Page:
Monday, March 24, 2014

Learning to Say No: What It Could Mean to Be A Man


            "Chivalry is dead" is a statement I hear over and over again among the numerous friend circles I've kept in my short life. Often times I hear it in exasperation by my female friends over rude or selfish behavior they've experienced by men in their personal life, though recently I've heard it in anger towards men who hold the door only because the other person was female.
            This blog post is not directed in anyway to the gender not my own, and for that I apologize for the exclusion. The majority of times the female gender is excluded in the worst way, which is why I'm grateful for programs such as Camp GLOW (Girls Lead Our World) within Kenya that help young girls explore their right to self expression, both reproductively and socially. A young woman has and should always have the right to have control over her own body, and often times, the pressures of my gender override that freedom in a terrible and cruel way. Self-esteem, early pregnancies, and HIV infections are blatant indicators not just within Kenya, but throughout the world, in "developing" and "developed" nations alike.
            No, this blog post is dedicated to the question I was asked by my Kenyan friend, a teacher and advocate of young girls, and a topic I will have to teach at the upcoming Camp MAP (Men As Partners) in April.
"What does it mean to be a man"?

Sagalla Youth Officers striking a pose in the bush
            Immediately things that come to mind are stereotypical "being strong, being a leader, never backing down", change that to being a "healthy man", "supporting his wife/lover, being respectful, controlling his 'urges'".
             "Urges", let's get back to that later, but I want you to think about the themes. Often times, in defining what it means to be a man, we define it in relation to others, to our friends, to our peers, to our family, to women, to our lovers. There's a reason for this, because men are often the perpetrators on violence towards women and men, we define them by how they act. Now onto "urges":
            You're in a bar with friends, and your friends are drinking heavily, they tell you to take a shot of whiskey with them. You say no, knowing that you don't enjoy being heavily intoxicated, they tell you to "be a man" and drink with them...you say yes, and say yes again and again.
            You become so intoxicated you're not really moving right, there's a woman in the table across the room, your friends tell you to "go for it" even though you've not only never met her, but you can't even quite see her clearly. You don't think twice, because why shouldn't you? You're strong, handsome, you work out, you go up to her...and she rejects you coldly, because rightfully, you smell like you've drank too much and the stench is not attractive to her. Your friends are watching you and they make fun of you for striking out, for not being "man enough", not being assertive, confident, cool. You get angry, you try again, the woman turns you down angrily, calling you disgusting for, again rightfully, harassing her.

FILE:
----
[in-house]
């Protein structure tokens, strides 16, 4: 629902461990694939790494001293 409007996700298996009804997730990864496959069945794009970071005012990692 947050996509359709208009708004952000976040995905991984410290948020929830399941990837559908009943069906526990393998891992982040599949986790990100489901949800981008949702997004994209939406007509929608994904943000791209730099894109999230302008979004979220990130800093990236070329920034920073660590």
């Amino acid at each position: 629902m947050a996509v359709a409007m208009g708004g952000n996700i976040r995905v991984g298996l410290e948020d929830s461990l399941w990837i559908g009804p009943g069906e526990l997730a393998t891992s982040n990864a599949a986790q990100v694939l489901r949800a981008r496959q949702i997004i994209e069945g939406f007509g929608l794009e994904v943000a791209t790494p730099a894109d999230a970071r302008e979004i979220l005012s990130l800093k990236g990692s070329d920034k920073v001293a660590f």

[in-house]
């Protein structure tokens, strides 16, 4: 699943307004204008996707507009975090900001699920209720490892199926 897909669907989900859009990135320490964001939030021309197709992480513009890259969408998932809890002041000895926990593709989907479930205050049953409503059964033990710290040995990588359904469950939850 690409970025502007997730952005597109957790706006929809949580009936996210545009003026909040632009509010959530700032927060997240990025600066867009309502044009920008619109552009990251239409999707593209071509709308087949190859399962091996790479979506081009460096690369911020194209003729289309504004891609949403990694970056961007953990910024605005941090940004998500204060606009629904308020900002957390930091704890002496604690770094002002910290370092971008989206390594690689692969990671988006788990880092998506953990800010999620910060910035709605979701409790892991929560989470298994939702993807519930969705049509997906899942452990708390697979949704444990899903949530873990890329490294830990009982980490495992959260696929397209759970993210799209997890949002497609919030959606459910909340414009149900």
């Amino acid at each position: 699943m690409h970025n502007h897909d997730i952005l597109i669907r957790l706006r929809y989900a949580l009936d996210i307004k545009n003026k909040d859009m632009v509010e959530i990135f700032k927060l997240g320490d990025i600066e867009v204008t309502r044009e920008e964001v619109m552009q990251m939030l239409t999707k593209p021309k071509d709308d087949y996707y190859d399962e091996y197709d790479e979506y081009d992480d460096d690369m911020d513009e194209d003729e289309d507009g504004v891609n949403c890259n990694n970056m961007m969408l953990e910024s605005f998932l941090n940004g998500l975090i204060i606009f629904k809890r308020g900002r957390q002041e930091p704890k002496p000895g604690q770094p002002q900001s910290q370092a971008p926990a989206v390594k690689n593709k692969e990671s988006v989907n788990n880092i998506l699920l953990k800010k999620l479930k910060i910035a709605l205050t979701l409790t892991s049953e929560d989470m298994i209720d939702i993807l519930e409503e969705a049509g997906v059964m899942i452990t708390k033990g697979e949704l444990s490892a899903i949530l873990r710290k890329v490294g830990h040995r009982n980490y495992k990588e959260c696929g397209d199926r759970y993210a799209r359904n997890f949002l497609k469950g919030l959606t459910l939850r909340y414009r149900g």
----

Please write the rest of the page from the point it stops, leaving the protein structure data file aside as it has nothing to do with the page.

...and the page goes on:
You feel alone, isolated, a joke, you get angry, what do you do? You're wrong, you've done badly, you've drank too much, you just want to make the hurt go away. One of your friends keeps on letting you have it, and then you let him have it. You black out and several hours later you come to in a jail, you've just hurt your friend, he's missing teeth, and no one is there for you, what an asshole.
            Where was the manliness in drinking more than you wanted? Hitting on someone you couldn't even see clearly? Disfiguring the face of someone you cared for? Ending up in jail for crime? That situation is real, as men we're told to "go for it", be up for anything, sleep with anyone as long as she's attractive "enough", but these actions are not based on inherent urges that we have to reign in, it's based on actively adhering to a definition not in line with our own. It's a conscious decision, not a gross quality of manhood.

 The youth center was built primary on the volunteer
 labor of the local boys football groups,
 males continue to be the most elusive target audience for the health center
Gender and Development Committee Members Khalil Jarrett
and Max Mann gathering data for an upcoming meeting
        
  Simply, if you let your definition of yourself be defined by others, your actions will not necessarily be your own. In Peace Corps we teach girls to be independent, to take control of their actions, it's extremely necessary to teach boys to do the same in relation not just to society, but to themselves as well.
            It's important not to just admonish them against gender based violence, but discover what the pressures are towards that. How many troubled young men grew up with abuse, absent fathers, or extreme poverty? Those prone to violent and self abusive actions will not stop if you ask them "to stop", because sure enough, someone closer to them has been telling them all their lives "to go".